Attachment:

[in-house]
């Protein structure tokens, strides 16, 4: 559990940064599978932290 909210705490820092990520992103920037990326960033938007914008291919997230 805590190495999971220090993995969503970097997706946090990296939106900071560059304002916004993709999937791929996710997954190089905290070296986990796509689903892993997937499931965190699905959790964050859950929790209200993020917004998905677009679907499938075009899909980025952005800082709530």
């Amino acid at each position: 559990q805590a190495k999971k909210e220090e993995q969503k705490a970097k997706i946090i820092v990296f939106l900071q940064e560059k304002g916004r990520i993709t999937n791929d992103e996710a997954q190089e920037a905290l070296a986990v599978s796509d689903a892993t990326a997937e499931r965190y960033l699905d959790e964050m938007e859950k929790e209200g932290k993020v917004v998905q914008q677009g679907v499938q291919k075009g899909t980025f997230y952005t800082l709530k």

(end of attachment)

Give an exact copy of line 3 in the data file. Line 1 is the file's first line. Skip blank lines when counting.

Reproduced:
């Amino acid at each position: 559990q805590a190495k999971k909210e220090e993995q969503k705490a970097k997706i946090i820092v990296f939106l900071q940064e560059k304002g916004r990520i993709t999937n791929d992103e996710a997954q190089e920037a905290l070296a986990v599978s796509d689903a892993t990326a997937e499931r965190y960033l699905d959790e964050m938007e859950k929790e209200g932290k993020v917004v998905q914008q677009g679907v499938q291919k075009g899909t980025f997230y952005t800082l709530k």